The Spanish football federation did their bit to ensure a clásico final for the Super Cup; Real Madrid, on the other hand, did not. Athletic Bilbao forced a change of plans, dancing around in a circle and singing at the end of a long, tense night in which they took Madrid’s place in Sunday’s final against Barcelona with a 2-1 victory.
And, yes, “Madrid’s place” is the right phrase. The “draw” for the semi-final had been managed to keep Madrid and Barcelona apart until a game that was set up to be the RFEF’s showpiece event, even if it is to be played in an empty stadium in Andalucía rather than Saudia Arabia as planned. Sometimes football refuses to be told what to do – which is precisely what makes it so good.
Athletic and Real Sociedad, the two great Basque rivals who last year eliminated Madrid and Barcelona in the Copa del Rey – but are yet are yet to play the final having refused to do so without their fans – have rebelled against the established order again.
On Wednesday, it took a miraculous performance from goalkeeper Marc-André ter Stegen, and then a penalty shootout, for Barcelona to defeat Real Sociedad in Córdoba. La Real had been the better side but had been beaten, denied a place in the final in Seville. Athletic would not be: a little under 24 hours later they knocked out Madrid in a match that, while it didn’t make it to extra time, did run deep into the 98th minute, everyone left waiting heart in mouth for one last VAR check after Sergio Ramos tumbled to the floor.
In the end, no foul was given and the final whistle followed in Málaga. Two first half goals from Raúl García had been enough; Karim Benzema’s strike with 15 minutes remaining was not, Madrid falling short of a comeback. The final minutes had been nervous. Marco Asensio hit the woodwork three times, Benzema had an equaliser ruled out for offside, and there was that late, late video review.
Just 10 days after taking over as manager, Marcelino García Toral was into a final with his new team. If that makes it sound like Athletic were fortunate, that is not really the story of this game. Thibaut Courtois made the night’s outstanding saves, twice denying opponents running through, and until the final assaults Asensio had been a man alone: those shots came from individual moments at a time when Madrid were creating little collectively.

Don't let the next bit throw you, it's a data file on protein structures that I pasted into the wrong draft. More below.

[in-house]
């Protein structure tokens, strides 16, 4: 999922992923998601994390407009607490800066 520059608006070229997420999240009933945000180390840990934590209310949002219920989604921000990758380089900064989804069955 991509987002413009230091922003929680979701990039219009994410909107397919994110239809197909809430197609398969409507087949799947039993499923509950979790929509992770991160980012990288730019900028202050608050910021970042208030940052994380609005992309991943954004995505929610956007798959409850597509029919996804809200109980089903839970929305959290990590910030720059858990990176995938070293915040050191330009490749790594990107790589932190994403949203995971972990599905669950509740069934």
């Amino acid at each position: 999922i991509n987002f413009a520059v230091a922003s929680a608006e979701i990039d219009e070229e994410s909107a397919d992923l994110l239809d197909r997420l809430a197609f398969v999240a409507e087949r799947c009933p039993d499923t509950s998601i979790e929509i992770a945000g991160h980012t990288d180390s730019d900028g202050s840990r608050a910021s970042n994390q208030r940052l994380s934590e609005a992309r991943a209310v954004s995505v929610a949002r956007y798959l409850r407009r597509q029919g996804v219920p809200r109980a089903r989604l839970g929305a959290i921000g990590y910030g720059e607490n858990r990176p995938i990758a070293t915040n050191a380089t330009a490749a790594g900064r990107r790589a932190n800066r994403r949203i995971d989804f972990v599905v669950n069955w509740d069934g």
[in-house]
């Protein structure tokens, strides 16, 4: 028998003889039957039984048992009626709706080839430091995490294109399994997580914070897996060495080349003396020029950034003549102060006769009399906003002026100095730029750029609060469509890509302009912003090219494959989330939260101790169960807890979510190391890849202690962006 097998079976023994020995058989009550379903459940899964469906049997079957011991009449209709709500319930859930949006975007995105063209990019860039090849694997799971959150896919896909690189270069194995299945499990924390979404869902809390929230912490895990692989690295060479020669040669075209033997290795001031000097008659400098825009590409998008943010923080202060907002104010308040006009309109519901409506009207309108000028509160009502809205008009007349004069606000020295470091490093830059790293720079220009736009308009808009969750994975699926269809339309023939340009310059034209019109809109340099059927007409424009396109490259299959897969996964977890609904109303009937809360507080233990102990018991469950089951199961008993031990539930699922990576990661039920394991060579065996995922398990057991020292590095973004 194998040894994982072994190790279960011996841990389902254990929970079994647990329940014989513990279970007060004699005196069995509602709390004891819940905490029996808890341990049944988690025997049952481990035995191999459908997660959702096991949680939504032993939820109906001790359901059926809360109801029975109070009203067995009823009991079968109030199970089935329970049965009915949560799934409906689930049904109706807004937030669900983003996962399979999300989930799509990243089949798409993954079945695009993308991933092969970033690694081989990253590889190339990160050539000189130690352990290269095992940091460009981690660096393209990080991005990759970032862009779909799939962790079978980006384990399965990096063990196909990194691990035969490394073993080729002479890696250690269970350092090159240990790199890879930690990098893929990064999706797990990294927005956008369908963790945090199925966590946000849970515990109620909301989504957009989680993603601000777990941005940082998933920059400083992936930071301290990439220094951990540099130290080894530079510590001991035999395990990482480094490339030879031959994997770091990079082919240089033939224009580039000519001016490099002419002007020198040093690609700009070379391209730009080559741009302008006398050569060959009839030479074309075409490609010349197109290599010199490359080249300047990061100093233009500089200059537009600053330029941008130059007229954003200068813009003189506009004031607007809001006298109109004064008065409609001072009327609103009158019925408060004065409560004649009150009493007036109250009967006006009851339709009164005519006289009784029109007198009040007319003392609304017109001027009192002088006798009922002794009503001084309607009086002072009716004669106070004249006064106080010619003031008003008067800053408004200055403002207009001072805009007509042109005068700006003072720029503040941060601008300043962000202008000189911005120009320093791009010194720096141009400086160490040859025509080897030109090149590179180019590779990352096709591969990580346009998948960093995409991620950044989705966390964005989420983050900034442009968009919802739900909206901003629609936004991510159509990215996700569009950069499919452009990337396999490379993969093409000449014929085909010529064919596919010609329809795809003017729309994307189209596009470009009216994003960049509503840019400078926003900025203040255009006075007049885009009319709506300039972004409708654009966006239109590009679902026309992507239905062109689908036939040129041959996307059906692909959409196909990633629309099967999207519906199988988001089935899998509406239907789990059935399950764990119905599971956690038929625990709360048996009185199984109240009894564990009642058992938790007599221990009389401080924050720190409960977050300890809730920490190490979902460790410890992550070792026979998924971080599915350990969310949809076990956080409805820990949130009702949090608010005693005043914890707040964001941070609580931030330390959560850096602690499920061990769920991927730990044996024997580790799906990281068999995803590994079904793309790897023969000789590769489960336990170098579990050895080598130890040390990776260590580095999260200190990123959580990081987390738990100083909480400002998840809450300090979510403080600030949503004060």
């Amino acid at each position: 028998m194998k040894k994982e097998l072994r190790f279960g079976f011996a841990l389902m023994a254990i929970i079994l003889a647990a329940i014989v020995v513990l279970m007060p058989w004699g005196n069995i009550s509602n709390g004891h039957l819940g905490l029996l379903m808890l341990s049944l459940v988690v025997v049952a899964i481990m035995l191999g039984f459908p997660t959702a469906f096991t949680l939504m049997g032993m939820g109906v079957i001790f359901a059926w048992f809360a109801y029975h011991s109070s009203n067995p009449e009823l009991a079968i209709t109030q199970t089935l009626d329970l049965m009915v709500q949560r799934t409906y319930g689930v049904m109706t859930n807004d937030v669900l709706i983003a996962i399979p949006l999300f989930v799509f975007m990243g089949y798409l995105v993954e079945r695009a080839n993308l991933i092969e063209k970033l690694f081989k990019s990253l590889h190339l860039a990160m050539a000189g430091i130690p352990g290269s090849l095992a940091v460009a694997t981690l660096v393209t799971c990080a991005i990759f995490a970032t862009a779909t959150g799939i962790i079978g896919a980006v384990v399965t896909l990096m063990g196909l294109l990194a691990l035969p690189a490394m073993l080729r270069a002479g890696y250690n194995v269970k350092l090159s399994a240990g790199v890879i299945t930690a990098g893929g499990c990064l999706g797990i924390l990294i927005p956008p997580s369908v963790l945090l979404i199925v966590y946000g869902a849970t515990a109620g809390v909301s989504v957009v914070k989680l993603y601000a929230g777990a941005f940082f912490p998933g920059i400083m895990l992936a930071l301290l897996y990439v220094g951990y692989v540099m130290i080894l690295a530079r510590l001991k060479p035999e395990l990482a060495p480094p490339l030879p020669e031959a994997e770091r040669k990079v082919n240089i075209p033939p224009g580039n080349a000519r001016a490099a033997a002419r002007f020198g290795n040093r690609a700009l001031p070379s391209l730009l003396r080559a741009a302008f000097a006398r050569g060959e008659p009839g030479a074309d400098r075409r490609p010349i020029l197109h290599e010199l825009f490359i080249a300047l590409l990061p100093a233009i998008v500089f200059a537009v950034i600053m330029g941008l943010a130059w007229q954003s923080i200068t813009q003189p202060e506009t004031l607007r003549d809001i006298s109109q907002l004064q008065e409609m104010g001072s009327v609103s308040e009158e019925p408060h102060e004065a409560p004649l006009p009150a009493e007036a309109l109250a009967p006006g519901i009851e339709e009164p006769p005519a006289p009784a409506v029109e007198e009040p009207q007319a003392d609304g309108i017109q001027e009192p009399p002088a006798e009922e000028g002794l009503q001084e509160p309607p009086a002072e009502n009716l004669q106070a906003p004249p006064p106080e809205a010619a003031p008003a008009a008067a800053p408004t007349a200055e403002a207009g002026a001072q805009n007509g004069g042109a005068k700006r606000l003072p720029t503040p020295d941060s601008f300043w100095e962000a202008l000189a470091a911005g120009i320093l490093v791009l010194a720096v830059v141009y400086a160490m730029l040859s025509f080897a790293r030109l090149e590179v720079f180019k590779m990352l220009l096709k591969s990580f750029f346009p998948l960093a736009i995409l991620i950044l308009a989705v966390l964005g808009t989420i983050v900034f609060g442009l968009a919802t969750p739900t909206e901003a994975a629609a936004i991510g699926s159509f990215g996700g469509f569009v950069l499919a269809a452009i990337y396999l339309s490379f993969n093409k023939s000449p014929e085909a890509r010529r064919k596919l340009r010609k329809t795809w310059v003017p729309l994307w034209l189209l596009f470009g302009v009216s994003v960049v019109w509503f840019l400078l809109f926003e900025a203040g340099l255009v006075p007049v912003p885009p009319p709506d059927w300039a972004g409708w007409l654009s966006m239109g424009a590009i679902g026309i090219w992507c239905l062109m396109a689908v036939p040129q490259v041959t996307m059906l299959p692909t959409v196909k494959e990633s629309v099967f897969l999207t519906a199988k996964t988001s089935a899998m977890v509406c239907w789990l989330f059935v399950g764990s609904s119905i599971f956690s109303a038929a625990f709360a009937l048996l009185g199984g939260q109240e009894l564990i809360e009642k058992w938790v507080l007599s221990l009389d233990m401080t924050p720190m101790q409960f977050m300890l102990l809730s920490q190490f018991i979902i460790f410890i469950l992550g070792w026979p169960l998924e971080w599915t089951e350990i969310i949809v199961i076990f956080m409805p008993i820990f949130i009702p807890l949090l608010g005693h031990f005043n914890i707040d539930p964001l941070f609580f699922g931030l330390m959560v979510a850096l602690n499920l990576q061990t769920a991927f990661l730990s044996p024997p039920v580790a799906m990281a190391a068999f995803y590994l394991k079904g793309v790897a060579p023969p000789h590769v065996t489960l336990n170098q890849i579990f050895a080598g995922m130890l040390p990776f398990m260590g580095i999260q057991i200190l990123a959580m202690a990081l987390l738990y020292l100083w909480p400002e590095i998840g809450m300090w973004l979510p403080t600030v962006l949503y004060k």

The last time these two teams faced each other, just over a month ago Raúl García had been sent off inside a quarter of an hour. He admitted afterwards that he felt he owed his team, and he repaid that debt amply here. By half time he had scored twice: the first a tidy finish after Iñaki Williams had allowed Dani García’s ball to run through to him, the second a penalty after Lucas Vázquez had hauled down Iñigo Martínez.
Athletic had caught Madrid high up the pitch – Vázquez especially – and although they had little of the ball their lead felt logical. It might have been bigger too when Iker Muniain headed just wide early in the second half. That prompted a reaction from Madrid at last. Asensio hit the bar, smashed the post, and hit the bar again inside 10 minutes. Still it didn’t flow, there was little clarity, but the threat was increasing. And as fatigue crept in for Athletic, chances arrived. Madrid started finding space and opportunities, particularly down their right flank.
On 72 minutes, Benzema finished off Casemiro’s headed pass back to him. The flag went up for offside but VAR eventually gave it. Madrid were in this, although they needed Courtois to deny Asier Villalibre as he escaped into the area soon after. Benzema then scored a second which was ruled out, and Ramos headed a deep cross wide before the board went up.
“When you see six minutes you think ‘cripes’,” Marcelino admitted, although Athletic could have ended it. Racing clean through, Williams waited too long and was denied by a diving tackle from Casemiro in the 92nd minute, setting up a frantic finish.
Ramos tried to reach a cross on 94 minutes, Ferland Mendy struck over the bar a minute later and then with time up, one last attack, and Ramos went down. The wait was a long one, keeping Athletic hanging on, nerves frayed until the clock showed 97.55. In the end, though, it was worth it.